Do You Need a Register Plate With a Flue Liner?
If you’re installing a new flue liner in your chimney, then you may be wondering if you also need to install a register plate at the same time. It’s a question that perplexes many people when they’re working on their chimneys and fireplaces. Keep reading and the Trade Price Flues team will provide you with the answer.
Do you need a register plate if you are using a wood-burning stove with a flue liner?
You do not have to use a register plate if you are using a flue liner with your stove.
However, we strongly recommend that you do use one. Not only do register plates provide the perfect finishing touch to wood-burning stove fireplace projects, but they have multiple practical benefits too (which we’ll cover later on).
Do you need a register plate if you are using an open fireplace with a flue liner?
What if you have an open fireplace in your home as opposed to a wood-burning stove?
As we’ve written previously, it’s highly recommended (and in some cases a legal requirement) to use a flue liner with an open fireplace.
But, what about a register plate?
The answer is that you shouldn’t use a register plate with an open fireplace. Register plates are intended for use with stoves only.
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Instead, you should use what’s called a chimney gather. This is a metal ‘hood’ which sits at the base of the chimney cavity and connects to the flue liner.
A chimney gather does much the same job as a register plate, sealing up the base of a chimney, however it is shaped to accommodate the dynamics of a burning open fire.
What is a register plate?
If you’re new to the world of stoves and chimneys then you may be wondering what we actually mean when we talk about register plates.
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A register plate is a flat metal sheet which is used to ‘box off’ the base of a chimney cavity. In other words, it’s like a ceiling that sits above your stove, forming a seal around the stove-pipe as it passes up into the chimney cavity.
Many register plates come with pre-cut holes which allow for a stove-pipe to pass through and subsequently connect to a chimney flue liner.
Some register plates also feature small access hatches, which can be opened to provide access to the inside of the chimney cavity without having to completely remove the register plate.
A note on closure plates
As we’ve previously written on our sister website, you can actually find what are known as closure plates too.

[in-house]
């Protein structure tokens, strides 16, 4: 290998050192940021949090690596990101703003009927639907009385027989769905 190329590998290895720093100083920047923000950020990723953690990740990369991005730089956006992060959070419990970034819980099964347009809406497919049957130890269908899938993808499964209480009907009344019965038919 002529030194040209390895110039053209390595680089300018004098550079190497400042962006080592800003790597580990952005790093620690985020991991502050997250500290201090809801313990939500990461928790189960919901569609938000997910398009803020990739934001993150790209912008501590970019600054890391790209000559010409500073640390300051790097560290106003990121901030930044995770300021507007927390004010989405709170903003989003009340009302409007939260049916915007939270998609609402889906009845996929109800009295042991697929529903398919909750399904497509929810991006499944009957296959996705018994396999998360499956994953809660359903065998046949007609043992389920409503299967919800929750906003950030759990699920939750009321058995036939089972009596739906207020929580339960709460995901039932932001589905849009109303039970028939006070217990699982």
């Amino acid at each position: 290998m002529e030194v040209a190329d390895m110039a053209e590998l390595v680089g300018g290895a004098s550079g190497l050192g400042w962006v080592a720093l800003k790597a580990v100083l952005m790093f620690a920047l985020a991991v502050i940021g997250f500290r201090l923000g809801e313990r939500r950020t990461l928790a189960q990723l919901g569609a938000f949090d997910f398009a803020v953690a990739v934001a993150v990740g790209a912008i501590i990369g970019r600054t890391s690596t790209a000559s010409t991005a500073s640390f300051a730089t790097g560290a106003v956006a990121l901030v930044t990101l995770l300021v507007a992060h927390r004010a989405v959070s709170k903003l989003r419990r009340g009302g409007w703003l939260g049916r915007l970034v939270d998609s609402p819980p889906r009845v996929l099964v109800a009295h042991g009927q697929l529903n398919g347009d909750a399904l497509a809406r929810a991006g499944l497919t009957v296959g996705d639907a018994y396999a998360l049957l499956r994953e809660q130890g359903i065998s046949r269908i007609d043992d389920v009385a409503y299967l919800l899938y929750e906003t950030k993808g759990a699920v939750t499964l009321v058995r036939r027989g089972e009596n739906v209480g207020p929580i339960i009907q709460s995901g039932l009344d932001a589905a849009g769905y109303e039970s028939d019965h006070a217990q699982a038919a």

The distinction between the two is as follows:
> ‘A register plate is used to seal the base of a chimney cavity when you do not have a chimney flue liner in your chimney.
> A closure plate is used when you do have a chimney flue liner in your chimney’.
The main difference between the two is that a register plate helps to prevent smoke, soot, ash and other combustibles from falling back down into your living space (if you’re using a stove without a flue liner).
Whereas, a closure plate is mainly an aesthetic addition, helping to seal up the base of the chimney.
Register plate as a generic term
Having said that, however, there isn’t really a huge practical difference between closure plates and register plates.
In fact, they are very often interchangeable - with many people in the chimney and flue industry simply using the generic term ‘register plate’ to refer to both types.
So, whether you hear the term register plate or closure plate, the term refers to essentially the same thing - a metal plate that sits above a wood-burning stove, sealing up the base of the chimney cavity.
What are the benefits of using a register plate?
As you’d probably expect from the team here at Trade Price Flues, we always recommend using a flue liner with your wood-burning stove.
That’s because aside from making the inside of your fireplace look neat and tidy, a register plate also has a number of practical benefits.
We’ve detailed the various practical benefits of using a register plate below.
Prevent heat loss
Even if you’re using a flue liner with your stove, adding a register plate can prevent further heat loss. This is especially true if your chimney is of the older Class 1 variety.
A register plate acts as a physical barrier and will prevent heat that is building up in your room from escaping up the chimney. Conversely, a register plate can also help prevent cold air and gusts from travelling down your chimney and into your living space.
Protect your home from falling debris
If you’ve got a large, older-style chimney, then you’ll be aware that chimneys are magnets for all kinds of debris and detritus.